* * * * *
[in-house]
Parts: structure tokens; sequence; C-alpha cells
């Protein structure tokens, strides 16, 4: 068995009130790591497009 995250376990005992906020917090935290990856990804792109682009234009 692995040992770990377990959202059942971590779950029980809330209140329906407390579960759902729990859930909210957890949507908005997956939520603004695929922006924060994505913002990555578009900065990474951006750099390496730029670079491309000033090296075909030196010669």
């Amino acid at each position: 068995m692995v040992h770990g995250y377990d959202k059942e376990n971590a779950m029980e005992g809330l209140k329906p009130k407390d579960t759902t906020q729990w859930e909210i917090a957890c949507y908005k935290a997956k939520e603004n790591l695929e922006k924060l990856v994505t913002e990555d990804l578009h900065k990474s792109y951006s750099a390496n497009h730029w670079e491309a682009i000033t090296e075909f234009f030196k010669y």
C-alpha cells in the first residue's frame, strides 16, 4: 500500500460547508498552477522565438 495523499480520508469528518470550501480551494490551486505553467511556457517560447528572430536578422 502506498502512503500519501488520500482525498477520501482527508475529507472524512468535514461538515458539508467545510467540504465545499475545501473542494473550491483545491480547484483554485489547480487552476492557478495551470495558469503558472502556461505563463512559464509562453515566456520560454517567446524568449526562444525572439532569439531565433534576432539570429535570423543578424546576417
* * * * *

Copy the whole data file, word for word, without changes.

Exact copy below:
[in-house]
Parts: structure tokens; sequence; C-alpha cells
């Protein structure tokens, strides 16, 4: 068995009130790591497009 995250376990005992906020917090935290990856990804792109682009234009 692995040992770990377990959202059942971590779950029980809330209140329906407390579960759902729990859930909210957890949507908005997956939520603004695929922006924060994505913002990555578009900065990474951006750099390496730029670079491309000033090296075909030196010669």
């Amino acid at each position: 068995m692995v040992h770990g995250y377990d959202k059942e376990n971590a779950m029980e005992g809330l209140k329906p009130k407390d579960t759902t906020q729990w859930e909210i917090a957890c949507y908005k935290a997956k939520e603004n790591l695929e922006k924060l990856v994505t913002e990555d990804l578009h900065k990474s792109y951006s750099a390496n497009h730029w670079e491309a682009i000033t090296e075909f234009f030196k010669y």
C-alpha cells in the first residue's frame, strides 16, 4: 500500500460547508498552477522565438 495523499480520508469528518470550501480551494490551486505553467511556457517560447528572430536578422 502506498502512503500519501488520500482525498477520501482527508475529507472524512468535514461538515458539508467545510467540504465545499475545501473542494473550491483545491480547484483554485489547480487552476492557478495551470495558469503558472502556461505563463512559464509562453515566456520560454517567446524568449526562444525572439532569439531565433534576432539570429535570423543578424546576417